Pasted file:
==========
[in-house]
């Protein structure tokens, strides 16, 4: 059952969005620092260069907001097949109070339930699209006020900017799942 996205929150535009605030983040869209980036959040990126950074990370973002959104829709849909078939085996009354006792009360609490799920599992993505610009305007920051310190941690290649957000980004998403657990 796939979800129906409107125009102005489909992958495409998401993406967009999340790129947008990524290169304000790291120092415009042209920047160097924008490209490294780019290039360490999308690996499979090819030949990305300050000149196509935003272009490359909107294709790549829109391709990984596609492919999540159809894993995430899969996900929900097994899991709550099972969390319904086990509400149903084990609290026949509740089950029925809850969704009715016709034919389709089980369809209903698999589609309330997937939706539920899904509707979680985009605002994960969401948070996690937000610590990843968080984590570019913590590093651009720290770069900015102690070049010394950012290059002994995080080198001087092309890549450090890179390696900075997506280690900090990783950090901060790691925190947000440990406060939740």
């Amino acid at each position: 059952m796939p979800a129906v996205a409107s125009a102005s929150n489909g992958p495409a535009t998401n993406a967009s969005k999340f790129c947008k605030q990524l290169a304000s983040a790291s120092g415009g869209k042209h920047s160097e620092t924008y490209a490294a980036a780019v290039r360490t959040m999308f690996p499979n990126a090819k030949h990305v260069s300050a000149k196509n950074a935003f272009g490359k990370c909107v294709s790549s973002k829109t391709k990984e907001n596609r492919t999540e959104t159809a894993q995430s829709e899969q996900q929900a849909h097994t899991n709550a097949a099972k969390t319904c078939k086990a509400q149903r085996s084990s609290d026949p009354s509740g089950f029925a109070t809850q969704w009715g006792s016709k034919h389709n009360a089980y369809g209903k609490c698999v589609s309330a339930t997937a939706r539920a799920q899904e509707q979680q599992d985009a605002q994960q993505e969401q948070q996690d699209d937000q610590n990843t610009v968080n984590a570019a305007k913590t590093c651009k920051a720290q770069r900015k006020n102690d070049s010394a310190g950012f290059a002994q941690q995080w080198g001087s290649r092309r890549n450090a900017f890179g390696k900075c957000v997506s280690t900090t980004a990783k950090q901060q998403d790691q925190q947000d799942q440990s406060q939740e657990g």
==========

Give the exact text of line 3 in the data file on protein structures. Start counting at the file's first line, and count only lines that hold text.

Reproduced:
């Amino acid at each position: 059952m796939p979800a129906v996205a409107s125009a102005s929150n489909g992958p495409a535009t998401n993406a967009s969005k999340f790129c947008k605030q990524l290169a304000s983040a790291s120092g415009g869209k042209h920047s160097e620092t924008y490209a490294a980036a780019v290039r360490t959040m999308f690996p499979n990126a090819k030949h990305v260069s300050a000149k196509n950074a935003f272009g490359k990370c909107v294709s790549s973002k829109t391709k990984e907001n596609r492919t999540e959104t159809a894993q995430s829709e899969q996900q929900a849909h097994t899991n709550a097949a099972k969390t319904c078939k086990a509400q149903r085996s084990s609290d026949p009354s509740g089950f029925a109070t809850q969704w009715g006792s016709k034919h389709n009360a089980y369809g209903k609490c698999v589609s309330a339930t997937a939706r539920a799920q899904e509707q979680q599992d985009a605002q994960q993505e969401q948070q996690d699209d937000q610590n990843t610009v968080n984590a570019a305007k913590t590093c651009k920051a720290q770069r900015k006020n102690d070049s010394a310190g950012f290059a002994q941690q995080w080198g001087s290649r092309r890549n450090a900017f890179g390696k900075c957000v997506s280690t900090t980004a990783k950090q901060q998403d790691q925190q947000d799942q440990s406060q939740e657990g």